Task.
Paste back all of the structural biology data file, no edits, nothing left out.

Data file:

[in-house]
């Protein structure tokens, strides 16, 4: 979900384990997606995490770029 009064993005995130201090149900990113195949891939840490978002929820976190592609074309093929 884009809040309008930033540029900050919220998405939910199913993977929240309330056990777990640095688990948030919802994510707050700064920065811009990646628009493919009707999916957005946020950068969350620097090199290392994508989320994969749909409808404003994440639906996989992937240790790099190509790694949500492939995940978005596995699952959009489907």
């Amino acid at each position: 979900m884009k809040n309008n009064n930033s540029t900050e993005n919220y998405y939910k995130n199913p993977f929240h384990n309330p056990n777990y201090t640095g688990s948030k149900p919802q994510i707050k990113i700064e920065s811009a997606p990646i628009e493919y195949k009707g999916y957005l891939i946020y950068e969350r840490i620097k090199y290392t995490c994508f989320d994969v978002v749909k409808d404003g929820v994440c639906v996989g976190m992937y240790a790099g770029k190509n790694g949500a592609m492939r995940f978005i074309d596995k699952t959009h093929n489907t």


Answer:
[in-house]
């Protein structure tokens, strides 16, 4: 979900384990997606995490770029 009064993005995130201090149900990113195949891939840490978002929820976190592609074309093929 884009809040309008930033540029900050919220998405939910199913993977929240309330056990777990640095688990948030919802994510707050700064920065811009990646628009493919009707999916957005946020950068969350620097090199290392994508989320994969749909409808404003994440639906996989992937240790790099190509790694949500492939995940978005596995699952959009489907």
């Amino acid at each position: 979900m884009k809040n309008n009064n930033s540029t900050e993005n919220y998405y939910k995130n199913p993977f929240h384990n309330p056990n777990y201090t640095g688990s948030k149900p919802q994510i707050k990113i700064e920065s811009a997606p990646i628009e493919y195949k009707g999916y957005l891939i946020y950068e969350r840490i620097k090199y290392t995490c994508f989320d994969v978002v749909k409808d404003g929820v994440c639906v996989g976190m992937y240790a790099g770029k190509n790694g949500a592609m492939r995940f978005i074309d596995k699952t959009h093929n489907t």